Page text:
This week we hear from Rafat Ali, co-founder and CEO of boutique travel publisher Skift. We spoke about what connects the dots between paid content, travel, dining and wellness, his belief in trendlines not headlines, his long-term aspirations for Skift vs short-term VC plays, and why he wants to be useless to his business.
In the news round-up we put a bow on the discussion about Waitrose Magazine’s editor quitting over comments he made to a freelancer, discuss whether Channel 4’s move to Leeds will pop the London media bubble, and decide whether Facebook is more powerful than the British parliament.
In our own words: Peter Houston
Spend any time looking at @Rafat Ali’s Twitter feed and you’ll get the impression of a man on a mission, maybe even a slightly angry man on a mission. Spend any time listening to him and you get the same sense of mission, but there’s a thoughtful calm there that Twitter – even in 240 characters – obscures.
Rafat’s first success was in turning a personal blog into a business that he sold to the Guardian after just six years. The driving force behind what became Paid Content is evident in what he’s doing now with Skift, his six-year old travel intelligence business.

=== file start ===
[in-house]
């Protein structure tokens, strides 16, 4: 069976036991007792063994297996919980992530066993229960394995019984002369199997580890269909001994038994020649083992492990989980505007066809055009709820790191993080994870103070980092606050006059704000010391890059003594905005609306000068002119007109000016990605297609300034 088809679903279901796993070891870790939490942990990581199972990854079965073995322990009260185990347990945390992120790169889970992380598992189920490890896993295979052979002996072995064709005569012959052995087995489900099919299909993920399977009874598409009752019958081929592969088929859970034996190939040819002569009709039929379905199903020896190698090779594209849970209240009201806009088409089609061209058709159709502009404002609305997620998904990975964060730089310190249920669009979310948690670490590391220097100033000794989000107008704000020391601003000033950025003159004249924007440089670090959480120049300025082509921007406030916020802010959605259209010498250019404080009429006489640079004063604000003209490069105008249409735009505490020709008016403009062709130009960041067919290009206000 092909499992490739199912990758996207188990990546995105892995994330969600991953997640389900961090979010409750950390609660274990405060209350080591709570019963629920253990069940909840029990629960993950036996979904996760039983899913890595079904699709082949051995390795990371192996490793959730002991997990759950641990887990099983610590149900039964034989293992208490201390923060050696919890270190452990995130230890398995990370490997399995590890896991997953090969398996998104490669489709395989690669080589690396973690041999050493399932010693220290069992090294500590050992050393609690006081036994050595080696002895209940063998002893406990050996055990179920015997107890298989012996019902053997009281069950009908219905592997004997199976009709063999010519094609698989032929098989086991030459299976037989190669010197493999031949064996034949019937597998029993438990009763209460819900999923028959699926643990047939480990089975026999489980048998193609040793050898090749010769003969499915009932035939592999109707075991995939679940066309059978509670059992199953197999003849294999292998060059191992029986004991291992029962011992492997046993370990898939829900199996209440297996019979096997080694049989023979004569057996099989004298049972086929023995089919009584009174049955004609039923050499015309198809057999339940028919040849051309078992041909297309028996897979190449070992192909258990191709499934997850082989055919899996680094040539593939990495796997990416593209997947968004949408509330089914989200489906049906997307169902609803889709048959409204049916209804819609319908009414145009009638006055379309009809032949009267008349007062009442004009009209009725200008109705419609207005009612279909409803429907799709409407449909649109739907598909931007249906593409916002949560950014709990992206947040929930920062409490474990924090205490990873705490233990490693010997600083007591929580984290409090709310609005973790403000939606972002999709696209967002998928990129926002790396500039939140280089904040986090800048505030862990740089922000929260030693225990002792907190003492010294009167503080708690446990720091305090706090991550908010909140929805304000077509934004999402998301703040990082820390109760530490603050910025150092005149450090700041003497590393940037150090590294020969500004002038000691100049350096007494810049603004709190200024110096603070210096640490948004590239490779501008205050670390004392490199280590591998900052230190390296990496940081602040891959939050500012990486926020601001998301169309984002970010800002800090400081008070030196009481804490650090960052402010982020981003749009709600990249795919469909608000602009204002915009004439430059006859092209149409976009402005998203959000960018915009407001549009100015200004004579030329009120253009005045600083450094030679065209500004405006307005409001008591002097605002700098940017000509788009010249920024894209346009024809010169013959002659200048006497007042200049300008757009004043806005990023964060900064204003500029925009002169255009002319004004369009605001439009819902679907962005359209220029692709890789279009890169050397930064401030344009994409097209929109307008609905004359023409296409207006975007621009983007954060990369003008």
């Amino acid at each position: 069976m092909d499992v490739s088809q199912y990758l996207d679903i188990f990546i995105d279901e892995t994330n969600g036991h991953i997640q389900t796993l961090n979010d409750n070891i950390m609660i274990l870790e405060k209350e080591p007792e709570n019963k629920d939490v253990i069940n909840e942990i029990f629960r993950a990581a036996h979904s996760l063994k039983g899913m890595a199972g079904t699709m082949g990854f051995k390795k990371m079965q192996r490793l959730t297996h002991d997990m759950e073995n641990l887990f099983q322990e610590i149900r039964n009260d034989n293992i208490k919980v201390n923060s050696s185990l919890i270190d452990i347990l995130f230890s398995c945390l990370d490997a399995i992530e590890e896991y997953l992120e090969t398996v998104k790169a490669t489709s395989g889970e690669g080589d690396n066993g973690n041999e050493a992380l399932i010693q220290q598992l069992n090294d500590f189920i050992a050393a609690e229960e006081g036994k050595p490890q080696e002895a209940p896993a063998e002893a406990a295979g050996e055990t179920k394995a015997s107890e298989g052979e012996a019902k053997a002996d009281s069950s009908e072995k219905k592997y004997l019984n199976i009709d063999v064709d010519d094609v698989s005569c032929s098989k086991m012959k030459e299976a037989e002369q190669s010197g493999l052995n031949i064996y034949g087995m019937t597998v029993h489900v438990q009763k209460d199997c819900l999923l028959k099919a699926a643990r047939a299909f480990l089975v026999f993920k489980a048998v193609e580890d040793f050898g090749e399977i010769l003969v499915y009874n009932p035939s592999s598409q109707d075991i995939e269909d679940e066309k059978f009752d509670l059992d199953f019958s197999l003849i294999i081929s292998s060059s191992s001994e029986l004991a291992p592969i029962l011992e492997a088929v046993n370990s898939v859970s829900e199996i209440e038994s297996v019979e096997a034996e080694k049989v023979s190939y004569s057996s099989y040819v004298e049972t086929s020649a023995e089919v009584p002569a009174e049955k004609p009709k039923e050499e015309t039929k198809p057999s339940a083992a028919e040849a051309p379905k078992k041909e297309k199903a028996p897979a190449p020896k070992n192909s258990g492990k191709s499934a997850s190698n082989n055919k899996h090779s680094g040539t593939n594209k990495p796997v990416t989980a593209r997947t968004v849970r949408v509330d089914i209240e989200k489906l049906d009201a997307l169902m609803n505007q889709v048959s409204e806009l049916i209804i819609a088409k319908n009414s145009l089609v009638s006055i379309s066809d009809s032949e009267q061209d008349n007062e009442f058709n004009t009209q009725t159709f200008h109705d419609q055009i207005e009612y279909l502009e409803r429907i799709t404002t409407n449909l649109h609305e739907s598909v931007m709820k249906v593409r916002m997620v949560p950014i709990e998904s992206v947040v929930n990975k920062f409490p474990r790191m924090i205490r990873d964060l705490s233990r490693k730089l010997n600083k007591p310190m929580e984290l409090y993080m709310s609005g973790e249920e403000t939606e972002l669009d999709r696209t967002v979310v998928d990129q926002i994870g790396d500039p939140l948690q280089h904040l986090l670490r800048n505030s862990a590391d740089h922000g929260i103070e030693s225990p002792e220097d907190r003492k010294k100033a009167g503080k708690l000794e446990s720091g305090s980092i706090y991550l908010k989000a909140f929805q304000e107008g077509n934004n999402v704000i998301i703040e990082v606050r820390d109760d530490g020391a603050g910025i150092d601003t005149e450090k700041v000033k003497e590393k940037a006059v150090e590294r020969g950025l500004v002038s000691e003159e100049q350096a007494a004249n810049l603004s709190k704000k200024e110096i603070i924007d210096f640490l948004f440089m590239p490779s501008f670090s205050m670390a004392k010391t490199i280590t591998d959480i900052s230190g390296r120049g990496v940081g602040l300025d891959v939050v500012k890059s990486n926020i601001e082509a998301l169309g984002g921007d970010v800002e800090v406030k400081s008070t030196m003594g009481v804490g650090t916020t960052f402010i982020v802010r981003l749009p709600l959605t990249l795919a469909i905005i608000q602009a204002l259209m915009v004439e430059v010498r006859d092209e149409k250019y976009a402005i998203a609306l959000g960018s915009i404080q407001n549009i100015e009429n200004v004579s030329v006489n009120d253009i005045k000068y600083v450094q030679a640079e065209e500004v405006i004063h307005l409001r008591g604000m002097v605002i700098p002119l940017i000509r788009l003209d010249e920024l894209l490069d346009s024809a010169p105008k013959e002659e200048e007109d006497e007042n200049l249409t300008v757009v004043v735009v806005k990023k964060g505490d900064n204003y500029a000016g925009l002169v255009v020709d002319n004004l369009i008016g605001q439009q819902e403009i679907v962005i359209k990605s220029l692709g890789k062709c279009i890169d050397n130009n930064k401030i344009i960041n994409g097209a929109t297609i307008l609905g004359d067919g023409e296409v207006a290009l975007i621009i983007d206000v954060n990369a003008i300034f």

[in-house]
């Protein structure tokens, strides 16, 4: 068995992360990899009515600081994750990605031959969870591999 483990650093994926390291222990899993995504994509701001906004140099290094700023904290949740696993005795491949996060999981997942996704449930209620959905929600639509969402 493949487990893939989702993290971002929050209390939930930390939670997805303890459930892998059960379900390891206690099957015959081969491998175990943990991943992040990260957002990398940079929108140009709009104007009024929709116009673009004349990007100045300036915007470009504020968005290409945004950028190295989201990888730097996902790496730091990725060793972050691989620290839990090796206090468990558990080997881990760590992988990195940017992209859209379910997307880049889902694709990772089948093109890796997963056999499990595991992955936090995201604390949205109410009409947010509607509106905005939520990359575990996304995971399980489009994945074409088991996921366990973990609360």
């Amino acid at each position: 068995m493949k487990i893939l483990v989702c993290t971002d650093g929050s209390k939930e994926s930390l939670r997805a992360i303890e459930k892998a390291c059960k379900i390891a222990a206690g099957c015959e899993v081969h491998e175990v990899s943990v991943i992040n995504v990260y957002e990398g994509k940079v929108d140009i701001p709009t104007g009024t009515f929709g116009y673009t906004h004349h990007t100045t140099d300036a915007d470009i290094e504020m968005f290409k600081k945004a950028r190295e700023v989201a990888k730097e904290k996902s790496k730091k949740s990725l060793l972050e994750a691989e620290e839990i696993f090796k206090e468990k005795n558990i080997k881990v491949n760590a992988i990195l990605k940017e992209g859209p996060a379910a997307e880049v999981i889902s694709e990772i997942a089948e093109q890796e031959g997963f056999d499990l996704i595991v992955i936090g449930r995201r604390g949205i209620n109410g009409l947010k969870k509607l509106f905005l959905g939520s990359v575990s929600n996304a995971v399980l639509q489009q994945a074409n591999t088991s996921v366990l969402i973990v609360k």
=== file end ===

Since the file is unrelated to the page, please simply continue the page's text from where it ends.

At the core, these media start-ups have been all about spotting trends in a frantic day-to-day business news environment, helping busy professionals develop a broader understanding of the commercial landscape they work in: “Trendlines not headlines”.
Its that long view that informs Rafat’s rage against the short-termism of VC funding, platform plays and the mindless chasing of scale. Patience is a virtue to Rafat and he thinks that’s in depressingly short supply among modern media managers.
Fuelling Rafat’s mission is his consumption of business books and he was kind enough to share his reading list with us. Just head over to Goodreads and check out the 190 plus books he’s read and the other 100 he wants to.
And although Paid Content is long gone, Rafat is still on the case of mismanaged media, writing on Mediumabout his business-building philosophy. He wants to show that there is another way of doing things, outside of the mainstream, outside of the scale-based media.
“Hopefully,” he says, “If I do have an evangelising function then that is my evangelising function.”